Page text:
The reasons some kickers preferred a barefoot kick were twofold: kickers believed they could control their kicks better with their feet than they could wearing kicking cleats of the time period. Other kickers had trouble hitting the football’s “sweet spot” wearing their issued uniform cleats.
Why barefoot kicking went away is because the rise of the NFL as a big money sport finally created a market for shoe companies to create an athletic shoe designed for kickers. And nowadays teams have so much invested in their players, kickers and punters included, that kicking a ball barefoot poses an undue risk for a potentially season-ending toe injury, to say nothing of the idea that the opposing team always seems to fight their way to the kicker these days.
Also, it can get really cold out there. For you barefoot kicking fans, here’s a better video of Franklin kicking barefoot, this time for the Philadelphia Eagles.
Senior U.S. Navy officials in December 2018 sought to reassure lawmakers that the service’s staggering backlog for ship and submarine maintenance is improving despite having 17 warships out of service in 2018.
Seeking to dispel what GAO Defense Capabilities And Management Team Director John Pendleton called “a wicked problem for the Navy” at a joint hearing of the Senate Armed Service Committee subcommittees on Seapower and Readiness and Management Support, Secretary of the Navy Richard Spencer and Adm. William Moran, vice chief of naval operations, said ships are going into drydock and getting out of shipyards, but more-utilized vessels, like aircraft carriers, take priority over submarines.
“It is the age old problem of what we talked about the last two years,” Moran said.
Pendleton told lawmakers that 2018 was “particularly challenging” for the Navy, with the equivalent of 17 ships and submarines not available because they were waiting to get into or out of maintenance.
“Since 2012, the Navy has lost more than 27,000 days of ship and submarine availability due to delays getting in and out of maintenance,” Pendleton said. “”Looking forward, I do see some cause for concern, because the dry docks are short about a third of the capacity that will be needed to conduct the planned maintenance that the Navy already has on the books.”
Vice Adm. William F. Moran, Chief of Naval Personnel.
(U.S. Navy photo by Mass Communication Specialist 1st Class Michael Russell)
Sen. Mike Rounds, R-South Dakota, was visibly shocked when Navy officials told him that the USS Boise, a Los Angeles-class attack submarine, has been out of service for four years and is still waiting to go into dry dock for maintenance.
“It’s not there yet?” Rounds asked in disbelief.
Spencer said that the Boise is scheduled to go in for maintenance in January 2019.
“It’s been four years out of service for an attack submarine,” Rounds said. “Do we have any other attack submarines that are currently at dock not able to dive awaiting dry dock services?”
Moran said two more attack submarines “are not certified to dive today. Both of those go into dry dock after the new year, one in February and I think the next one May or June 2019.”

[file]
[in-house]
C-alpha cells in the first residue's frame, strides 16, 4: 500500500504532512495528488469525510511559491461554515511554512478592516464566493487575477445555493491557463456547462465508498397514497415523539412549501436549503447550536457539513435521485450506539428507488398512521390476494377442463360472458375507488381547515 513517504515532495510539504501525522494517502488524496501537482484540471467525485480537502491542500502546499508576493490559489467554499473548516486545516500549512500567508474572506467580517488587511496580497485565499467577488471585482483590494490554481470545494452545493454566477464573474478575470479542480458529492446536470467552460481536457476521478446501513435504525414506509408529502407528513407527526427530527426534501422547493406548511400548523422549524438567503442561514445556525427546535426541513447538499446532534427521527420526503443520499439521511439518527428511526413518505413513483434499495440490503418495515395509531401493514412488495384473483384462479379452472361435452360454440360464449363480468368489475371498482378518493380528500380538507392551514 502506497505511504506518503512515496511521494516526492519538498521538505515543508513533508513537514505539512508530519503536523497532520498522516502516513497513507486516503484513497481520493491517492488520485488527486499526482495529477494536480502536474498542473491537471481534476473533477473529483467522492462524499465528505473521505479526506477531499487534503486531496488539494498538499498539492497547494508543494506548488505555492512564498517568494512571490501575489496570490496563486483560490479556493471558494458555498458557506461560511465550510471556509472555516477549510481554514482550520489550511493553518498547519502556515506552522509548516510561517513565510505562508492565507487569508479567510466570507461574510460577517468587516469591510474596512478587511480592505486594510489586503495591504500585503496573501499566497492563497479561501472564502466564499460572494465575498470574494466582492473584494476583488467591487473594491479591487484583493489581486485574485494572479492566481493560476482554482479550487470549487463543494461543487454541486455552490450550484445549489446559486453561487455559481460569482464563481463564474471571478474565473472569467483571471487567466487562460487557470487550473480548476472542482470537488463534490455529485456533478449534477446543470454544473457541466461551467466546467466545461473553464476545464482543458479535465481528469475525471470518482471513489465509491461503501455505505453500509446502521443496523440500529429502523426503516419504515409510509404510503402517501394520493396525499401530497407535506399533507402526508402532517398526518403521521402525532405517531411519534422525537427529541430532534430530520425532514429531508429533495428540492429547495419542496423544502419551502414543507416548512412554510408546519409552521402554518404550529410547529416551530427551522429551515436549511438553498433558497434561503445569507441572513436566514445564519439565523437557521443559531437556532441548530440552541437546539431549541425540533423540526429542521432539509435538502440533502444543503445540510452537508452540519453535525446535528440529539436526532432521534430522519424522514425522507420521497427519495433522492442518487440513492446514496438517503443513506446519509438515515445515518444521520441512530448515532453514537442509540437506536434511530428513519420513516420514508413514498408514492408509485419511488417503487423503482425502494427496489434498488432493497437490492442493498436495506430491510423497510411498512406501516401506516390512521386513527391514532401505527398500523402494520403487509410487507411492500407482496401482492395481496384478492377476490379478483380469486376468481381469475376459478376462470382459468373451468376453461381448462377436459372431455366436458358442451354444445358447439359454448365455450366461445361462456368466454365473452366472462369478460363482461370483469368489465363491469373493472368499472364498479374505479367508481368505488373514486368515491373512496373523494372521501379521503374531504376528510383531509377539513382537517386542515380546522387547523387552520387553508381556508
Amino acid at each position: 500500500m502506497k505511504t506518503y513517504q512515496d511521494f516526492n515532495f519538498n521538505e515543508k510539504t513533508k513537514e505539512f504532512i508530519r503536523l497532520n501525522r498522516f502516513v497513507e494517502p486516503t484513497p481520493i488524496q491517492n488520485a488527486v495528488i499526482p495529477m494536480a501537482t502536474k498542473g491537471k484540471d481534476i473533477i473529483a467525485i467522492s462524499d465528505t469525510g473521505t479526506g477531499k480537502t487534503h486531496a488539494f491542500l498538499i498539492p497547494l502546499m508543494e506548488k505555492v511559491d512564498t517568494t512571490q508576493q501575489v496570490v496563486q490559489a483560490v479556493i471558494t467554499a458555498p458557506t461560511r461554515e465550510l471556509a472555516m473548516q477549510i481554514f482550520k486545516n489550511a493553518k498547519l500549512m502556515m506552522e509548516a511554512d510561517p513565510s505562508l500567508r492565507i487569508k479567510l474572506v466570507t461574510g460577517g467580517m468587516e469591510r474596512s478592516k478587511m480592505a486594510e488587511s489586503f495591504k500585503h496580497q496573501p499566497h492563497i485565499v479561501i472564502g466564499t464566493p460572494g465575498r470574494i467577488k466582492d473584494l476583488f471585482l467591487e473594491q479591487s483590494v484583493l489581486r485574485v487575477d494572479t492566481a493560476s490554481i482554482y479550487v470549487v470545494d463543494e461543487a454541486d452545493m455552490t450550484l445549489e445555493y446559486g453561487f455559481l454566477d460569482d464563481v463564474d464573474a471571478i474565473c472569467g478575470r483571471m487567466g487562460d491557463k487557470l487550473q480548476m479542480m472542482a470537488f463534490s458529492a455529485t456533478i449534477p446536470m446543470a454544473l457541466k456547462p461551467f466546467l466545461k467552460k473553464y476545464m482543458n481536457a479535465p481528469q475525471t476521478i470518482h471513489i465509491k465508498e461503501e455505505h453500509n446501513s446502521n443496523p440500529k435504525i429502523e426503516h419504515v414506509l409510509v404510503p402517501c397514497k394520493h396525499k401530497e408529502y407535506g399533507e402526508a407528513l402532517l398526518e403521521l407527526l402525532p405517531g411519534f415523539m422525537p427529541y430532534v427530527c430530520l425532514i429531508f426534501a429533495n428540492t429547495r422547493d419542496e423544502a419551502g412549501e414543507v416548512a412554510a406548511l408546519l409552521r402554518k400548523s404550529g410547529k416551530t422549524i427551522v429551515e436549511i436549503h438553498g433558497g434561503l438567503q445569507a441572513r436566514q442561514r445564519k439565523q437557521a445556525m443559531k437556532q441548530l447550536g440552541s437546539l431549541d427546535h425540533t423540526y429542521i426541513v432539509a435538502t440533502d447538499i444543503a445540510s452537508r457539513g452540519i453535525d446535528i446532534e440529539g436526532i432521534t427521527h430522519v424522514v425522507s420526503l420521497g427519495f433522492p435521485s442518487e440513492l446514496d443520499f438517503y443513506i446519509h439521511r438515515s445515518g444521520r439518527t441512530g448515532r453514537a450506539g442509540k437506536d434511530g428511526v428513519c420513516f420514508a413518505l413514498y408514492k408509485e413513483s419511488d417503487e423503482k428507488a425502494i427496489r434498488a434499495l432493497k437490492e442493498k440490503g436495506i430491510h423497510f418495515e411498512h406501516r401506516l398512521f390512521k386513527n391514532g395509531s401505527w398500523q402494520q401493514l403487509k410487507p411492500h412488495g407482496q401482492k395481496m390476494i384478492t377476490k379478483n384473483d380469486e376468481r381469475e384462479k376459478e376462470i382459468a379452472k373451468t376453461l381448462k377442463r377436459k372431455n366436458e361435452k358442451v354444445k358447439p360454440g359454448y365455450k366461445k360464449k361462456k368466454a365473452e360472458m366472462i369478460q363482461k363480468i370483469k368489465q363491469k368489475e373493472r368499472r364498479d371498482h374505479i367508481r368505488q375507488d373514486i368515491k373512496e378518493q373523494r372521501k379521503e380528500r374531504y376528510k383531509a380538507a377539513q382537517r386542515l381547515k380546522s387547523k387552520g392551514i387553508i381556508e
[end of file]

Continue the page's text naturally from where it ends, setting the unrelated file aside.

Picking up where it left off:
The service also has turned to using private shipyards to perform maintenance on submarines to take the strain off public shipyards.
Despite these steps, Seapower Chairman Sen. Roger Wicker, R-Mississippi, asked “Why did that happen?” following up on the revelation of the Boise’s delay.
Moran explained that attack submarines have to wait behind warships that have “been ridden very hard” and have a higher priority for maintenance than submarines.
“We have begun to put them into private yards … and get submarines that need to be in dry dock into dry dock sooner.”
Rounds was not satisfied.
USS Boise enters Souda Bay, Greece, during a scheduled port visit Dec. 23, 2014.
“It appears to me that even with the resources we have allocated so far, we are going in the wrong direction, it would appear, with regard to the fleet that we’ve got,” Rounds said. “If it’s a matter of resources, and if you are not here in a public testimony to tell us what the impacts are of not having the additional resources that are necessary to keep these critical pieces in the defense of our country operational, how in the world can we ever go to what we know we need in a 355 ship Navy and support them?”
Spencer answered by saying “I couldn’t agree with you more senator, but as a fine example, so everyone truly does understand the ups and downs of this, the monies that you gave us to optimize the shipyards — that’s a two-year project at the least to get that up and running to the new flow rate.”
Spencer than offered a recent study of one of the shipyards to further illustrate the problem.
“They tracked one of the maintenance people for his hands-on time; he drove a golf cart around the area for four miles one day in search of parts,” Spencer said. “We have to bring the parts down to the ship. This is what I am talking about — the science of industrial flow that needs to be put into these old ship yards. We are doing it. The monies that you have given us will get after that; it’s two years to affect that, but to kill it now … would be a crime.”
Moran added that the Navy has just “got back the shipyard workers in the public yards to the level we wanted after sequestration five years ago.”